Frederick Douglass Project Writings: Sudden Revolution in Northern Sentiment

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Douglass' Monthly, May, 1861

During the fast three weeks after the inauguration of Mr. Lincoln's Administration, there was a general sentiment all over the North looking to a peaceful solution of the revolutionary crisis now upon the country.—The Government at Washington seemed to be paralyzed, the Border States were active in their efforts to avert civil war, partly by securing new and stronger guarantees for slavery, and partly by threats of disunion if the Government should attempt to defend itself by force against the rebel force of the so-called Confederate States. Fort Sumter was to be abandoned; other Southern forts were to follow in the same path, and the Secession States were to be acknowledged and to have an easy time generally. Southern Commissioners remained at Washington, and kept up the hopes of the Cotton States by sending encouraging telegrams over the country that things were working well and favorably to all their plans and purposes. Democrats were doing what they could all over the North to cripple and fetter the Republicans, and Republicans themselves were divided as between a policy of peace and a policy of war, each wing of the latter party claiming to represent the spirit and purposes of the Administration. In this general disjointed condition of facts, the Northern people stood apparently powerless.

But what a change now greets us! The Government is aroused, the dead North is alive, and its divided people united. Never was a change so sudden, so universal, and so portentous. The whole North, East and West is in arms. Drums are beating, men are enlisting, companies forming, regiments marching, banners are flying, and money is pouring into the national treasury to put an end to the slaveholding rebellion.

The rebels have all along based the probabilities of success to their unhallowed scheme of battering down the present Government at Washington upon treacherous divisions among the people of the North. An united North was not among their calculations, and there was much in the history of Northern subserviency to the Slave Power to encourage their reckoning. But now all is changed—quite changed. People, press and pulpit, with exceptions too insignificant to mention, are knitted together like the iron links of a coat of mail. "Southern brethren," "forbearance," "concession," "compromise," "peace," and "reconstruction," have everywhere been exchanged for sterner watch-words. The cry now is for war, vigorous war, war to the bitter end, and war till the traitors are effectually and permanently put down. The moral tone of the North has risen, the manly spirit of the North is quickened, and its activity, enterprize and energy are all ranged on the side of the National Government.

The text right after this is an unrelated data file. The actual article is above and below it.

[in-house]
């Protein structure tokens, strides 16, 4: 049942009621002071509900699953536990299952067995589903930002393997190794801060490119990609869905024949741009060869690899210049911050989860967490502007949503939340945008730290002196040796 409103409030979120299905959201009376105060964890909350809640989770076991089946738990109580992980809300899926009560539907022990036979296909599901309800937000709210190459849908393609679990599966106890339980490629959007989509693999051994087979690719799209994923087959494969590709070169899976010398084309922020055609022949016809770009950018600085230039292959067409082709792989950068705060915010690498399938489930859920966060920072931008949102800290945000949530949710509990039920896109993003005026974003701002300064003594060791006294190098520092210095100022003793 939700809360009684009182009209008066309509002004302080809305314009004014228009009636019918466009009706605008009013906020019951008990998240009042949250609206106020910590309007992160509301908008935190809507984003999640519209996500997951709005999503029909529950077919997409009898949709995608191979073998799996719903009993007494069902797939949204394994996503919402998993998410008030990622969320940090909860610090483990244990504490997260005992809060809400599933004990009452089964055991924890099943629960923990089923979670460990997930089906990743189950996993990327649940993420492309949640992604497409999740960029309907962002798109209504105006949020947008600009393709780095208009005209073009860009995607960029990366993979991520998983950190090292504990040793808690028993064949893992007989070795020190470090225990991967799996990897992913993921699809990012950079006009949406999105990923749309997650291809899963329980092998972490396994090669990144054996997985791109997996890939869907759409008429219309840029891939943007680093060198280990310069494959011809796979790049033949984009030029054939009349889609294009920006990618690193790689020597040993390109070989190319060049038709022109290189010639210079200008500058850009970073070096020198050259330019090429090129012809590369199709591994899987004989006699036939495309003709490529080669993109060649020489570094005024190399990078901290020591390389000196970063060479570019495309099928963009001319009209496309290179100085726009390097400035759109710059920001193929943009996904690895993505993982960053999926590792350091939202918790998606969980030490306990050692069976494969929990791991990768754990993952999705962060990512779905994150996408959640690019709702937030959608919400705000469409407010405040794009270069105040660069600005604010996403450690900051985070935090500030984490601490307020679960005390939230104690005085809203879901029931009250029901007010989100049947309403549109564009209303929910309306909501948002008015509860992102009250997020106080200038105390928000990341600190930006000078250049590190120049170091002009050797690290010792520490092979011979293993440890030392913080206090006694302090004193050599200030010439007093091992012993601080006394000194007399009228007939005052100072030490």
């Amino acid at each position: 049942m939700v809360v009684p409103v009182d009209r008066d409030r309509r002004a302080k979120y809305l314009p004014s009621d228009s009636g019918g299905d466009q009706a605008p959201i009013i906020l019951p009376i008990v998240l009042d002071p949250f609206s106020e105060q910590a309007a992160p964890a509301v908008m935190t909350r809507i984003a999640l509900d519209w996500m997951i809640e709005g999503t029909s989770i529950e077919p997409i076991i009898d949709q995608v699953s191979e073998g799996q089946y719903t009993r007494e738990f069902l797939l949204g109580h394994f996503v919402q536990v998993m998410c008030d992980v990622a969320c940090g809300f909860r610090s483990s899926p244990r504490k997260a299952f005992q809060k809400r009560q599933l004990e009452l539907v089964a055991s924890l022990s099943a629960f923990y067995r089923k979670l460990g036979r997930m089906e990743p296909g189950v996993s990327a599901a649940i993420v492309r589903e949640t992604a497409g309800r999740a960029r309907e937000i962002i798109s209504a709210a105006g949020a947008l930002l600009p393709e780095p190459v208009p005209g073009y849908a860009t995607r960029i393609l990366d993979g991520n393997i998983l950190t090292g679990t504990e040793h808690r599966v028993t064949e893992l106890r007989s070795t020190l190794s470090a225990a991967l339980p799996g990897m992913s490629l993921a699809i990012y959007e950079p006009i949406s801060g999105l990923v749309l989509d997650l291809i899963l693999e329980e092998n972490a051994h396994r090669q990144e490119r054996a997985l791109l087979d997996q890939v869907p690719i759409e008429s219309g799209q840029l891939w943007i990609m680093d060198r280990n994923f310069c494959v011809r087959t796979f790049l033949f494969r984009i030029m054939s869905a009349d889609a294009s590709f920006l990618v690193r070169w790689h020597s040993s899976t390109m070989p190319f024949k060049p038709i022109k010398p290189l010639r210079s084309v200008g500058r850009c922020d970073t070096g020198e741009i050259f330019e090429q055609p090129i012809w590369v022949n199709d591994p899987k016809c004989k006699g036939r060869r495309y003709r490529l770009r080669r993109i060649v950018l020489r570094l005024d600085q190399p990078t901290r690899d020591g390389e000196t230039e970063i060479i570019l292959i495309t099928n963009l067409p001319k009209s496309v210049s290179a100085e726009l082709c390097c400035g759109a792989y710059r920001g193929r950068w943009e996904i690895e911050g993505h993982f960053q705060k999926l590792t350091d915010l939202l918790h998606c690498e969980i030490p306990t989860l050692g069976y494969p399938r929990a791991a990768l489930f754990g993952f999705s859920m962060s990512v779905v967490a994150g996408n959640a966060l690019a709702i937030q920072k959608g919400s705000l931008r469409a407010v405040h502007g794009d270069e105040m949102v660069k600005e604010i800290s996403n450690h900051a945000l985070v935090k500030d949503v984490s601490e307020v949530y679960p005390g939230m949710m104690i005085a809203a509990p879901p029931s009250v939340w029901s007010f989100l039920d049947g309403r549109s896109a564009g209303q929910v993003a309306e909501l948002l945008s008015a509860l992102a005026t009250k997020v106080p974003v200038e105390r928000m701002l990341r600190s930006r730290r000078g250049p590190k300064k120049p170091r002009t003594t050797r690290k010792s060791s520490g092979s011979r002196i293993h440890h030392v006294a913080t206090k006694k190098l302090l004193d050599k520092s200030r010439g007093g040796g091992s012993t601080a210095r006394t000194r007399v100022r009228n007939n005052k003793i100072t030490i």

If, however, the change in the popular feeling has been quick and sudden, the causes leading thereto have been long maturing.—The Government has been patient, forbearing and long suffering beyond all example. It had seen inflammatory appeals and heard rebellious threats six months ago, and for the last four months it has seen treason actively organizing itself in Conventions for Secession, into all sorts of military bodies for resisting and defying the power of the United States; it has seen seven States formally secede from the Union, and set up a Government for themselves; it has seen the armed traitors robbing and plundering its property, and seizing its own means of self-preservation; it has seen its own flag insulted and hauled down over its own forts and arsenals; it has seen frowning forts and batteries erected for the very purpose of disputing its authority and securing its overthrow; and still it hoped and waited for the return of reason and good feeling, without lifting an arm or firing a ball; but when it saw an attempt to starve out Major Anderson and his men from Fort Sumter, and open all their rebel batteries for the destruction of that fortress, both Government and people were compelled to awake from all dreams of peace.

Whatever else may take place, one thing at least is certain, the slaveholding rebellion will be crushed out, and its leaders covered with execrations and curses in the very sections where they have been most popular. They have blinded and befooled the people into the belief that great masses of men at the North and in the Middle States would stand by them in their unprovoked and fratricidal war upon the Government. They have boasted their ability to send more men into the field because of their slavery. They have spoken of themselves as giants and heroes, and of Northern men as pigmies and cowards. They have laughed at the President's proclamation, and contrasted the strength and sagacity of Montgomery with the weakness and imbecility of Washington. What a revulsion in popular feeling will come over the South when it finds it has been deceived, misled and ruined, for ruined it will be. Let the ports of the South be blockaded; let business there be arrested; let provisions, arms and ammunition be no longer sent there; let the grim visage of a Northern army confront them from one direction, a furious slave insurrection meet them at another, and starvation threaten them from still another, and they will begin to murmur a discontent which will surely break out at last in bitter execration and curses upon the guilty authors of their triple woes. The confederate slaveholding traitors are now only on the outer wave of the whirlpool of treason; every circle they now make will bring them nearer the centre that is certain to swallow them up, and hurl them to the bottom of its howling waters.